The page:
The brand is being produced in collaboration with the innovative cannabis brand, Superbad inc. Superbad was established in 2020 combining cutting edge technology and sleek design for cannabis consumers. They currently have seven acres of indoor grow and a “state-of-the-art facility” employing over 200 people.

Kimberly Denise Jones who goes by her stage name, Lil’ Kim has been working on the brand for two years. She has also partnered with the brand CampNova, which offer vertically integrated marketing and a distribution platform.

The rapper wants the cannabis line to reflect her personal style and says she has personally tested her own products. The collection is tailored to Lil’ Kim’s own preference in genetics and strains.

Lil' Kim: A banner advert for Always Pure Organics

Lil’ Kim collection

There are plans to expand the range to other legal states such as Michigan, New Jersey and New York. Originally from New York, Lil’ Kim hopes to be able to release the collection in her home state.

In an interview with Forbes magazine, she said: “I’ve actually been working on this for about two and a half to three years. This is something that didn’t just come overnight. It’s something I’ve always wanted to do.”

Lil’ Kim is the latest celebrity to enter the cannabis space with her own collection. Earlier this year, Justin Bieber announced he would be releasing a collection of pre-rolls called Peaches with premium brand Palms. The products are currently available in California, Nevada, Massachusetts and Florida.

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In a press release, he stated: “I’m a fan of Palms and what they are doing by making cannabis approachable and helping to destigmatise it — especially for the many people who find it helpful for their mental health.”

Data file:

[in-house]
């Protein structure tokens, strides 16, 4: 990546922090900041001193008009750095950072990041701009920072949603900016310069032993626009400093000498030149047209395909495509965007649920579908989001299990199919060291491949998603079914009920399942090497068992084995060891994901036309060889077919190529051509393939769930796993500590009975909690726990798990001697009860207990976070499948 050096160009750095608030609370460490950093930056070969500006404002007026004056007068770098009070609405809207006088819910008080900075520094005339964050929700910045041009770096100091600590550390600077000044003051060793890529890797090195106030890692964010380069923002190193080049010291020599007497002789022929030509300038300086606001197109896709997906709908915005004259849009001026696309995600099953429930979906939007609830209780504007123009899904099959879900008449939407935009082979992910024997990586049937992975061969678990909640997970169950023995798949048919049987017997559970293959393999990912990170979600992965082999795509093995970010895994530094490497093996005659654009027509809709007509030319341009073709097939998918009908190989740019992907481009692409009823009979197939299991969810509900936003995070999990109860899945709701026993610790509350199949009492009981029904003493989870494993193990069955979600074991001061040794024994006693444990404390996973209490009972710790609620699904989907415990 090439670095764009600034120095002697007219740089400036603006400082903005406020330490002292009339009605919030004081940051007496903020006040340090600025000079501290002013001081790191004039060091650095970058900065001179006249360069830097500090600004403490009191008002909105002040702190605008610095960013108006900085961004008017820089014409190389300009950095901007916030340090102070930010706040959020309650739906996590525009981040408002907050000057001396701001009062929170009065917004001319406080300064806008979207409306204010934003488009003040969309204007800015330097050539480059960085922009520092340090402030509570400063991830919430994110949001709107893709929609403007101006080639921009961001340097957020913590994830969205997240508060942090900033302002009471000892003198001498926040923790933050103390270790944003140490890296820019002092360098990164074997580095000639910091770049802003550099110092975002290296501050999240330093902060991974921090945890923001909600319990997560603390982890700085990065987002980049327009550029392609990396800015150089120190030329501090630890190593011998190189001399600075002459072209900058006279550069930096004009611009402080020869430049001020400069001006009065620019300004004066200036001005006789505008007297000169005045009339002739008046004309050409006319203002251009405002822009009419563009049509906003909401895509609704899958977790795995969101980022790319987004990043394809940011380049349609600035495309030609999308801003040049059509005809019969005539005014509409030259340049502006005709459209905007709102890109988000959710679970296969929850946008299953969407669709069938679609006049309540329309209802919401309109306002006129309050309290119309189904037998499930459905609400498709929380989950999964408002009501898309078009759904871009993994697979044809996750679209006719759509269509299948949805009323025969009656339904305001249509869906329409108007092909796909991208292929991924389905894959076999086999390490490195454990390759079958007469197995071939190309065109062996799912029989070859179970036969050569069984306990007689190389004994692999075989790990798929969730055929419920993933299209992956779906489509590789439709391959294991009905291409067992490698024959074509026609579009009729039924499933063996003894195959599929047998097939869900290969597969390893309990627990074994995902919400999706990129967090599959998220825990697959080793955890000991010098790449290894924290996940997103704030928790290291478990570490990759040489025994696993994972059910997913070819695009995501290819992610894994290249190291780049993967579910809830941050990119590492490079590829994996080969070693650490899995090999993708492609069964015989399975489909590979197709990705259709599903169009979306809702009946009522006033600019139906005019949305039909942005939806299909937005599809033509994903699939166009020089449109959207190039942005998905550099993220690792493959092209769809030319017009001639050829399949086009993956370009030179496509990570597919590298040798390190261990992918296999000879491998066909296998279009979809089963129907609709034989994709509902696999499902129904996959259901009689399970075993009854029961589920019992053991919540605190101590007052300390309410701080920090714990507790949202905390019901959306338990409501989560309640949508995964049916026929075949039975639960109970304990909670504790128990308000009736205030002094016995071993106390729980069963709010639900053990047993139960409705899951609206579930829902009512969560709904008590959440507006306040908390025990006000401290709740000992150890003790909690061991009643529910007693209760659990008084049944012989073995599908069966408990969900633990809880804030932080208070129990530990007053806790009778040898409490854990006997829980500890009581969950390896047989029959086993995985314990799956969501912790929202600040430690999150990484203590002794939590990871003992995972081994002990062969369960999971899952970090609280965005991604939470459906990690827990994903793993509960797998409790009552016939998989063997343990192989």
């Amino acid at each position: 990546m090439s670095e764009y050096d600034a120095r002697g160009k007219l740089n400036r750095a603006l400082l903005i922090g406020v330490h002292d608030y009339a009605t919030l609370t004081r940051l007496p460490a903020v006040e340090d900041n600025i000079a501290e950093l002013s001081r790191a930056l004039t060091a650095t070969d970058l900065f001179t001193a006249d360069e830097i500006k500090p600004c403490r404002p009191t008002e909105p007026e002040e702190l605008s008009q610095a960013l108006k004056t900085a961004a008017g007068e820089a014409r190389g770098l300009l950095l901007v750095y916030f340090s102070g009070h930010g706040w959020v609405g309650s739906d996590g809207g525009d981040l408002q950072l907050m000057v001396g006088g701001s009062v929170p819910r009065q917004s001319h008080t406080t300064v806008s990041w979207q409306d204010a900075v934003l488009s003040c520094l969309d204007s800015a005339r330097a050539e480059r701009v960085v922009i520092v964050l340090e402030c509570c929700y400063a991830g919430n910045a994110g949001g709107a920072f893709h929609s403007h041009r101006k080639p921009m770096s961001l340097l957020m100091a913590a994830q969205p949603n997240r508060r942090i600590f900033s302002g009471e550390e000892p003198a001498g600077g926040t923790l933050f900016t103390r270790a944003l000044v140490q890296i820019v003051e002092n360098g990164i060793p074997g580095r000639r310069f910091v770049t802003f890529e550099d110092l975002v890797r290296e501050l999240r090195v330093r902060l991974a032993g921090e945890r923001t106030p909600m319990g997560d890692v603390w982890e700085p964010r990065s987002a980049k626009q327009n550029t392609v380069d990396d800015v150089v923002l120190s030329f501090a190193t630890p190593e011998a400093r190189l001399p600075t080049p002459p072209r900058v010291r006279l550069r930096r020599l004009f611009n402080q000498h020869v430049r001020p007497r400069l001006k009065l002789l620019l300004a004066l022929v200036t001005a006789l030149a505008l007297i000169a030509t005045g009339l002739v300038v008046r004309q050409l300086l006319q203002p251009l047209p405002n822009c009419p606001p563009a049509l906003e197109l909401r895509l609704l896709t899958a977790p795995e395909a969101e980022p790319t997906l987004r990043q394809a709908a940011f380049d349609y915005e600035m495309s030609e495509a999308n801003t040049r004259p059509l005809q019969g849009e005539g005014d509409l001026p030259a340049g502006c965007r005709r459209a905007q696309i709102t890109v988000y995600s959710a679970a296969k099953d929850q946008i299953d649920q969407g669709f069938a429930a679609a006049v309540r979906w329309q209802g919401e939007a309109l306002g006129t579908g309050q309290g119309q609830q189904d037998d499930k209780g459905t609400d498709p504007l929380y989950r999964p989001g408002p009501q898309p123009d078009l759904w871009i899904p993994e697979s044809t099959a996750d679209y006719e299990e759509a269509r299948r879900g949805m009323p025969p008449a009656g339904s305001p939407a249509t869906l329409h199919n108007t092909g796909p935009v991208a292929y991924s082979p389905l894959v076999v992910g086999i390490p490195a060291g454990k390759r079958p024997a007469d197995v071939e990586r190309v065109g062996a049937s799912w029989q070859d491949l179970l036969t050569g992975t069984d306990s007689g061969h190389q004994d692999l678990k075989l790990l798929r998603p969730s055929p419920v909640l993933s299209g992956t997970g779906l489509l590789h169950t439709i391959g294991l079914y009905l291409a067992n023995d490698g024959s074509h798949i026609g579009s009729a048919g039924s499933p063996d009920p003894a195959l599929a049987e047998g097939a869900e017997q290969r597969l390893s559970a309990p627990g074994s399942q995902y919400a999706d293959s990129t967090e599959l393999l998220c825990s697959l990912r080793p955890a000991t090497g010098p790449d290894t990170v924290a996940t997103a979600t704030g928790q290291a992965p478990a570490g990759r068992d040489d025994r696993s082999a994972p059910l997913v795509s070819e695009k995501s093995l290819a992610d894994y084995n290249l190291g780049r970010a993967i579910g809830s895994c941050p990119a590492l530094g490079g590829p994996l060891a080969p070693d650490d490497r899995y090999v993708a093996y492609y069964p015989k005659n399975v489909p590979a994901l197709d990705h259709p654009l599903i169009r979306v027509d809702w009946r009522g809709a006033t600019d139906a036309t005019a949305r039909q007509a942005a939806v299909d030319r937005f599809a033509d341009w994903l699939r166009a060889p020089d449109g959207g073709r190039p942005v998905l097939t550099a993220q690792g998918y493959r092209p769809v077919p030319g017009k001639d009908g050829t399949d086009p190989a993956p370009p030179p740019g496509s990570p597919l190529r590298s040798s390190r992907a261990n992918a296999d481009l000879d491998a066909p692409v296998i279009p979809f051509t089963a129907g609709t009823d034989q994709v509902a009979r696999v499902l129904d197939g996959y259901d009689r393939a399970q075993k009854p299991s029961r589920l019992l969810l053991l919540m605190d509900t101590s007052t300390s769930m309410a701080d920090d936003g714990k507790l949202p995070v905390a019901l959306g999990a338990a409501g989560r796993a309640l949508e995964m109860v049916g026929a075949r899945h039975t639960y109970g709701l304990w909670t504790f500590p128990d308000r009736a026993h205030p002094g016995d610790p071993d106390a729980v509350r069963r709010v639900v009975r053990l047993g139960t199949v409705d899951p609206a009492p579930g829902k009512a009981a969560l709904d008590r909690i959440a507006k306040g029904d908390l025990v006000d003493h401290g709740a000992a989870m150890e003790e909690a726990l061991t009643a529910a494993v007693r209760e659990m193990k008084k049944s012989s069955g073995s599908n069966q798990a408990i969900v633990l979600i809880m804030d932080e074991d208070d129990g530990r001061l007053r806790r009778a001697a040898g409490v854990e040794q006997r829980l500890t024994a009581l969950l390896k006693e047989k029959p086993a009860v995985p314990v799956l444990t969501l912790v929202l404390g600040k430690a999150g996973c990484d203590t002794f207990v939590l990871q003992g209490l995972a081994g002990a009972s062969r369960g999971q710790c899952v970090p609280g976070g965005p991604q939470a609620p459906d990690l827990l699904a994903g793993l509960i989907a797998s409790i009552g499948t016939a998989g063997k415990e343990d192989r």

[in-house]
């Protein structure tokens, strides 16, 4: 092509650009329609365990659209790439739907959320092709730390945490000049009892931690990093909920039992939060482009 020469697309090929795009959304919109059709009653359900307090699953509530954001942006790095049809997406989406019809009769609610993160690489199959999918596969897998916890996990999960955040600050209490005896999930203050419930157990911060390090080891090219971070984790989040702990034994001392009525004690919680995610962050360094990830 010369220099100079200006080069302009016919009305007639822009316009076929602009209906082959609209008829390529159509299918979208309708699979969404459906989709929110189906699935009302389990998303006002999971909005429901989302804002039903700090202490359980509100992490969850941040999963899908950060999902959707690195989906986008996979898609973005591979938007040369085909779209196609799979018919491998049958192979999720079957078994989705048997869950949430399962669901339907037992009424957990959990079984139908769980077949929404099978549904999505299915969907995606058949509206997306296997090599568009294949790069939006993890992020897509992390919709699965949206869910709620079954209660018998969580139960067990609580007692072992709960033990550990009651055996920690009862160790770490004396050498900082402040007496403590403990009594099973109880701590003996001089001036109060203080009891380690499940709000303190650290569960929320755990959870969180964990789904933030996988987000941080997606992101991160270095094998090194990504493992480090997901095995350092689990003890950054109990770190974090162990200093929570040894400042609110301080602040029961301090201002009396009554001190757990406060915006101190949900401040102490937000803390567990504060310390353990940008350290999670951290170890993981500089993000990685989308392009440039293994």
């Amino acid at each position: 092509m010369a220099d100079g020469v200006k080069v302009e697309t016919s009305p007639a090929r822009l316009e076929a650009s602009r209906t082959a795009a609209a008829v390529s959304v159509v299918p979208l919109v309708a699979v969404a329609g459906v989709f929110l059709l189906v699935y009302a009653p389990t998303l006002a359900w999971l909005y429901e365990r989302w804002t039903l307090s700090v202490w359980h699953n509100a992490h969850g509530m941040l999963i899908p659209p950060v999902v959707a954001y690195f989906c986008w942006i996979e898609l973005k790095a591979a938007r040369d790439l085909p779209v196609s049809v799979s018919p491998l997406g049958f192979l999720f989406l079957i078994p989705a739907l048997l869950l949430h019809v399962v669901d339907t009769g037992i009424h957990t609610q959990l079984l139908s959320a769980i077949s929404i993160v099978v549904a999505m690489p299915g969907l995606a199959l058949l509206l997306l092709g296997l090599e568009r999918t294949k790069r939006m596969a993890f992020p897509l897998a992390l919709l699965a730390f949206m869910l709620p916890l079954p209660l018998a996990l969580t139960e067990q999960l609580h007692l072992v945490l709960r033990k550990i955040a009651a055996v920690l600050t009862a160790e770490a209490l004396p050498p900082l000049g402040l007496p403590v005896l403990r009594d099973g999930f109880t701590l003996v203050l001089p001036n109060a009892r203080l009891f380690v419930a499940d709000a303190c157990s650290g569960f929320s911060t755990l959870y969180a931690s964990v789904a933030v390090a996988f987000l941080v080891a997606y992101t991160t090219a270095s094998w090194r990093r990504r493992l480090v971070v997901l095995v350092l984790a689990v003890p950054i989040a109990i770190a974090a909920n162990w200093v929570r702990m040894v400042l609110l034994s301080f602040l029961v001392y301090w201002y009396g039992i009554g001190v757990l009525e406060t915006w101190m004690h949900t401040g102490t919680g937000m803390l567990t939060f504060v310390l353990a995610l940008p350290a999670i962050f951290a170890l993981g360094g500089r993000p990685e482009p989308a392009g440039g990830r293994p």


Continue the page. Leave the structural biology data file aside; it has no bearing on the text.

Image rights: Lil’ Kim

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Always Pure Organics: A day in the life with Chikako Yoshida

Regional Director of Asia, Chikako Yoshida, gives us a glimpse of her typical workday and discusses working in cannabis.

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Always Pure Organics: A man and a woman working on a laptop.

Chikako Yoshida, regional director of Asia for Always Pure Organics shares her experience of working in the cannabis industry.

Always Pure Organics is excited to give you a glimpse behind the curtain once again.

Join us for our latest episode of a Day in the Life, in which regional director of Asia, Chikako Yoshida discusses her experience working for Always Pure Organics and in the cannabis industry.

Always Pure Organics: A woman walking down a white and yellow hallway

In this episode, we follow our Regional Director of Asia, Chikako Yoshida, as she takes us through her typical workday. Having previously worked in counterterrorism for the United Nations, Chikako joined the APO team in May 2020. Chikako has such an interesting story to tell, we’re honoured to have her on the team as she embodies our mission to cultivate cannabis acceptance and accessibility worldwide. 

Chikako Yoshida said: “Upon learning about the power of cannabis and seeing the high potential growth of Always Pure Organics, I decided to change career from preventing illicit drugs to promoting cannabis to help people in need. I feel that by joining APO, I can help fulfil my life’s mission to support children and their families who fight against illness and sickness by providing them with cannabis products.”

Read more: Always Pure Organics achieves COSMO standard

Always Pure Organics: A banner explaining how the collaborative post works

READ MORE  "I'm forced to choose between life-changing medication or paying the bills"
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Epilepsy

CBGA may be ‘more potent’ than CBD against seizures in Dravet syndrome

Dr Lyndsey Anderson said there is more to explore when it comes to creating more treatment options for Dravet syndrome.

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Seizure: A row of test tubes containing CBGA oil with a doctors white gloved hand holding one up to the light

Scientists say they have found the ‘Mother of all cannabinoids’ which may help to reduce seizures in Dravet syndrome.